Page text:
Categories: Features Zero
September 15, 2022
| On 3 months ago

2023 Zero DSR/X Review – First Ride

The thing about any of the electric motorcycle companies actually taking product development seriously is that, more often than not, each new model they introduce is markedly better than any model before it. Considering the EV market is still in its early stages, you expect a marked advancement with each new model. 

Sometimes, however, an OEM can even outdo itself. This is where we find ourselves with Zero’s newest model, the 2023 Zero DSR/X. It’s fitting to see Zero capitalizing on the booming popularity of the adventure bike market. Everyone’s doing it these days, but when you pause to take a step back at the greater motorcycle landscape, the ADV category has supplanted sportbikes as the new arena in which motorcycle manufacturers – no matter what method of propulsion is used – develop and implement the latest tech. It’s where engineers can really go wild. In Zero’s case, and I don’t think I’m going out on a limb when I say this, the DSR/X represents the pinnacle of what the company has produced so far.

Technically, the DS could be considered Zero’s first foray into the ADV market, but the DSR/X is a much better example and shows just how much the company has grown since the DS came on the scene.

Developing An Electric ADV

Development of the DSR/X started in 2018. The bike actually should have been on the market sooner, but there was some sort of global event that happened in 2020 that effectively shut the world down. You might have heard of it. Nonetheless, it was clear that entering the adventure bike market was the next step after producing two new streetbikes – the SR/F and SR/S – on all-new platforms. But entering the ADV market would be a daunting task, according to Zero CEO Sam Paschel, because the category is so big to begin with and there’s so much tech and innovation to keep up with. By definition, however, an electric motorcycle company, at the very least, should be able to keep up with the innovation challenge. Naturally, being an electric allows it to stand out amongst an already crowded field.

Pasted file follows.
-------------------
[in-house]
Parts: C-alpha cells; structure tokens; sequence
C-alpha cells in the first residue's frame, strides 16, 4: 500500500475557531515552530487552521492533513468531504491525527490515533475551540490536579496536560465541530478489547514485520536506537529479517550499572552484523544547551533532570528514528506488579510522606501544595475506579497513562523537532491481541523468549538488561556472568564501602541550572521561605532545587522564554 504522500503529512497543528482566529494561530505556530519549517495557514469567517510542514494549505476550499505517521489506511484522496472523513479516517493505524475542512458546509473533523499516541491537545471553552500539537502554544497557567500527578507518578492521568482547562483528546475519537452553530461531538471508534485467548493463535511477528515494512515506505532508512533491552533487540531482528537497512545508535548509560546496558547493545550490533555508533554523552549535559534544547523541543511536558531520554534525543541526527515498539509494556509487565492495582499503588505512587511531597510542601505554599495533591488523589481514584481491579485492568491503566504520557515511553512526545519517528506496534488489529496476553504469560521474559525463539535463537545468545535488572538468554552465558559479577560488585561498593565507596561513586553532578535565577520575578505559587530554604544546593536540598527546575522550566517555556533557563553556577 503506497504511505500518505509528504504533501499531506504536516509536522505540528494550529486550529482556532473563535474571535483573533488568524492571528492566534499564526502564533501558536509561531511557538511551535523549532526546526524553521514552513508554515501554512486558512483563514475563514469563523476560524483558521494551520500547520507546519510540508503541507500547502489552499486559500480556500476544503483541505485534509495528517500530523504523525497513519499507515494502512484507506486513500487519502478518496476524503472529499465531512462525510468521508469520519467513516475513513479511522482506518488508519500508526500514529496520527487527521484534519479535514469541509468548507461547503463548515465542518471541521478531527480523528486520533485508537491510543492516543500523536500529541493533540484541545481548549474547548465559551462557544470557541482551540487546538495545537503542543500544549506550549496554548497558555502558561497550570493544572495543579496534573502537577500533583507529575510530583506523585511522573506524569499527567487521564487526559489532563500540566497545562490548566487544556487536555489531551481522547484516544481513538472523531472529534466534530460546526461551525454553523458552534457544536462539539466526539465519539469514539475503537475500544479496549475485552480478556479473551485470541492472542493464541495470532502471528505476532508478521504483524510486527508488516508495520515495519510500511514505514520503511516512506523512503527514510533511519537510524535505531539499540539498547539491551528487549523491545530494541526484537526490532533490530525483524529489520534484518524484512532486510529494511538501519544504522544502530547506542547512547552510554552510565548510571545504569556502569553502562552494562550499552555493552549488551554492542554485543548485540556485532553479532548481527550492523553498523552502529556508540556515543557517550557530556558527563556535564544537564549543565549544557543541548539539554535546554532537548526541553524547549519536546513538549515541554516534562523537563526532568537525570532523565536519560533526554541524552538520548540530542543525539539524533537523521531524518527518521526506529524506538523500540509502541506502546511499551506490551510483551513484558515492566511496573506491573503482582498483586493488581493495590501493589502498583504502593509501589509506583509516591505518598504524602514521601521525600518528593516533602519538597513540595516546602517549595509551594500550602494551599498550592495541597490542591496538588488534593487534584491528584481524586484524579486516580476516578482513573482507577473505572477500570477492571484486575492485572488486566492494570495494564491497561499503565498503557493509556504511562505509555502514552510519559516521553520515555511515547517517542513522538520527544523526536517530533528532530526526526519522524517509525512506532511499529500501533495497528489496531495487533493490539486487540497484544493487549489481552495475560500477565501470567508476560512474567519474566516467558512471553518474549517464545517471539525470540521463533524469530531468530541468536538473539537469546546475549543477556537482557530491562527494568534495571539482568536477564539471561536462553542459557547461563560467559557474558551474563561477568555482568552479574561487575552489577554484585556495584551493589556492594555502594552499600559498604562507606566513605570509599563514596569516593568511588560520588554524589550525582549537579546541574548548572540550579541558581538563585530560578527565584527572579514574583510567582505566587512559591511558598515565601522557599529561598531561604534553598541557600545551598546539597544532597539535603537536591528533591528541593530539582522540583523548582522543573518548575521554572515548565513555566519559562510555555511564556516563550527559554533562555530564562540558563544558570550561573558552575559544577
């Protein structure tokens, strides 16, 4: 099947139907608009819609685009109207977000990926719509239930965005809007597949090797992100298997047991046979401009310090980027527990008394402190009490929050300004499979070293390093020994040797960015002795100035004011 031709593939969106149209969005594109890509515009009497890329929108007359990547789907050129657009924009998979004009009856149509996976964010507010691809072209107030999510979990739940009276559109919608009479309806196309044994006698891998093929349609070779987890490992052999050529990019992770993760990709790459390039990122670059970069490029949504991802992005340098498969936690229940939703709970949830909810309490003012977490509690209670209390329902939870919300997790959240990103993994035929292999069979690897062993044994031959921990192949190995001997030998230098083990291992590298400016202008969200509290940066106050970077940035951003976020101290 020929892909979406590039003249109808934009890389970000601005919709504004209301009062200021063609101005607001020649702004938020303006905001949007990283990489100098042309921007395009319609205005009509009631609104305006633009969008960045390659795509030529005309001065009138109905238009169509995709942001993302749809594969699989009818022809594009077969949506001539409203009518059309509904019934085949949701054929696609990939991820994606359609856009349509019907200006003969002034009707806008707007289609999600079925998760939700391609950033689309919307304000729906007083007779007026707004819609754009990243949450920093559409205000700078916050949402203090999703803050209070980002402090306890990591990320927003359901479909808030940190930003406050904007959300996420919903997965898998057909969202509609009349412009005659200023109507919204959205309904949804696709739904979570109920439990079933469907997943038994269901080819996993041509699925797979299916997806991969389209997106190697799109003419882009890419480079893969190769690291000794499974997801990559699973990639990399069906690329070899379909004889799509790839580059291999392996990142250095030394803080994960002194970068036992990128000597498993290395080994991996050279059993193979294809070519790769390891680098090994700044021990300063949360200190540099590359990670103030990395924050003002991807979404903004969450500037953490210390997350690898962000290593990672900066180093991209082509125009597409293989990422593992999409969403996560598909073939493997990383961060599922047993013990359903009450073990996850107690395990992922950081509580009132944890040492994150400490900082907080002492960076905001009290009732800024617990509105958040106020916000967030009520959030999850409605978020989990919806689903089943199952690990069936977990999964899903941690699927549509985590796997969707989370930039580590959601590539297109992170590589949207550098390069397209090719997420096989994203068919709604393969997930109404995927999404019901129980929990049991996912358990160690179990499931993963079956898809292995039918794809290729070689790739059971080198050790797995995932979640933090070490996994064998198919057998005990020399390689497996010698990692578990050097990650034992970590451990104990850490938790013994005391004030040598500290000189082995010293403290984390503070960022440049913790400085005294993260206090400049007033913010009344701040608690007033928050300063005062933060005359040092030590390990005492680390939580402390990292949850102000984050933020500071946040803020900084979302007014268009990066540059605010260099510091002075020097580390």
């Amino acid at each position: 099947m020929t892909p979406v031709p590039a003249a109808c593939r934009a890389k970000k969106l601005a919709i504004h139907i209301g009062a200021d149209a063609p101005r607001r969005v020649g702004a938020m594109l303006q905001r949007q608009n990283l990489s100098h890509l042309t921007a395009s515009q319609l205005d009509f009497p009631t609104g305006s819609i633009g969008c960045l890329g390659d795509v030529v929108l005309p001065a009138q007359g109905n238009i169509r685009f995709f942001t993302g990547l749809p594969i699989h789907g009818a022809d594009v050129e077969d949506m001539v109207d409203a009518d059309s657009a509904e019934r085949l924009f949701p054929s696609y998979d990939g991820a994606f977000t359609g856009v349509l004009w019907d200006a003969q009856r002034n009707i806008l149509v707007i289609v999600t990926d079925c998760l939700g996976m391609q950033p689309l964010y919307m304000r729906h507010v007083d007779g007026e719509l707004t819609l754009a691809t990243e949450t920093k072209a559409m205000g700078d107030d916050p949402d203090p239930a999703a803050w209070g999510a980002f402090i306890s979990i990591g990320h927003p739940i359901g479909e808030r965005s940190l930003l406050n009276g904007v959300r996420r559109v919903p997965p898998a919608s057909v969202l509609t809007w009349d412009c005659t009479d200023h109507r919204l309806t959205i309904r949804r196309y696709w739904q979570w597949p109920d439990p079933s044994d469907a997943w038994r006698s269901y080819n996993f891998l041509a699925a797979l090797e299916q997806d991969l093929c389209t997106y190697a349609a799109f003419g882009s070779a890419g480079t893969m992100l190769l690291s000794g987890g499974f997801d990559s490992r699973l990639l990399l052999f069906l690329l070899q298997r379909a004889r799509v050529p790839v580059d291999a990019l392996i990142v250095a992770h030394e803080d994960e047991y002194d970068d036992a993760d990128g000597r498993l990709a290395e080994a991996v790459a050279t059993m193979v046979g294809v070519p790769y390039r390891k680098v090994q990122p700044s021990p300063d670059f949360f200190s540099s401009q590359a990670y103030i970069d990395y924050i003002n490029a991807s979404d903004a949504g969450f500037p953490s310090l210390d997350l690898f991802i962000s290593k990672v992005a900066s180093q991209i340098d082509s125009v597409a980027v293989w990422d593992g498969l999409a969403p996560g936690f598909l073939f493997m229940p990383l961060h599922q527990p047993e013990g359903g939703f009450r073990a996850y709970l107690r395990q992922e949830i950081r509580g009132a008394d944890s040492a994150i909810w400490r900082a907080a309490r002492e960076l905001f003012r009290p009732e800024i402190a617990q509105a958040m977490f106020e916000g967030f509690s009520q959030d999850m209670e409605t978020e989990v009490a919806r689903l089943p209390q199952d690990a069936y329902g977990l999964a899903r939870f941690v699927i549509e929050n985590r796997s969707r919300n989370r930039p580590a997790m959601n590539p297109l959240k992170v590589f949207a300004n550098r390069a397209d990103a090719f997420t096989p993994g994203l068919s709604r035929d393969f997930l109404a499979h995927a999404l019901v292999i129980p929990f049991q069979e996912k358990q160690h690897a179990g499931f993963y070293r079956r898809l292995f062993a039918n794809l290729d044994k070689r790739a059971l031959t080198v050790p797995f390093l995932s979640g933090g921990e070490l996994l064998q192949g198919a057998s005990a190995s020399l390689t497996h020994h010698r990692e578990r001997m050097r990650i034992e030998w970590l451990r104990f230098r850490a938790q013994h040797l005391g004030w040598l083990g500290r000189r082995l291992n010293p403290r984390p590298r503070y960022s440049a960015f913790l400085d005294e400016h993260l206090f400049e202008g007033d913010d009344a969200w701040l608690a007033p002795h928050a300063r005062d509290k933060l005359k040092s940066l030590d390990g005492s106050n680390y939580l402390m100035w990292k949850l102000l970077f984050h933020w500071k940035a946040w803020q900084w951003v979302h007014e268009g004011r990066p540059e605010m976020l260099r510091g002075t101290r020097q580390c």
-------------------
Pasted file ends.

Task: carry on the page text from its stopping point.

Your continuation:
From the outset, Zero defined a few key elements of the bike. “First of all,” says Zero CTO Abe Askenazi, “an ADV bike needs grunt. Then it has to feel natural and intuitive.” Fortunately, if there’s one thing an electric motor isn’t shy of, it’s grunt. But for the DSR/X, the Z-Force 75-10X motor ups the ante even more, delivering 166 lb-ft of torque – up from the 140 lb-ft on the 75-10 motor in the SR/F and SR/S. The extra torque is a result of more coil windings to allow more current to flow. On the battery side, the ZF17.3 kWh battery is the largest Zero has ever put in one of its bikes (and for 2023 both the SR/F and SR/S get the battery, too).

Zero’s pouch-like battery cells differ from the cylindrical cells more commonly used by EV giant Tesla. You can cram more pouch cells into a given space, which makes it more appealing for a motorcycle application. The frame the ZF17.3 battery is housed in may look the same as the SR/F or SR/S frame, but it is, in fact, all new and built for this application. Same goes for the swingarm.

It goes without saying, 166 lb-ft of torque is a lot of twist to run through a rear tire. Internal combustion engines from any of the established ADV players don’t even come close. The next step then becomes getting the power to the ground effectively. This is where Zero’s partnership with Bosch comes in. More than 10 years in the making, the DSR/X is where the two companies know-how really comes together. 

By now, we know Bosch has been a major player in the advancement of ICE motorcycles and the tech they carry onboard. Specifically, Bosch can take a lot of credit for how sophisticated traction control systems have become on ICE bikes. But when you think about it, controlling torque to the rear wheel on a combustion engine requires a lot of steps. After the rear wheel slip is detected, you then either have to electronically close the throttle butterflies, retard the ignition timing of the power stroke (which is one of four separate cycles, don’t forget), or both before an effect is felt at the back tire. That’s a lot of steps. 

The TFT display is easy to read and toggling through the menus is surprisingly easy considering the level of adjustability is at your fingertips. Note the 12v power outlet to the left of the display.

What makes the Bosch collaboration with Zero so interesting is the immediacy of the electric motor. The DSR/X incorporates the full suite of Bosch’s Motorcycle Stability controls, including an IMU, and when slip is detected outside of the allowable range, there’s no such thing as delay between retarding ignition timing or closing butterflies. The command to reduce torque on the Z-Force 75-10X motor is instantaneous and adjustable via different ride modes. More on that in a minute.

All-New Everything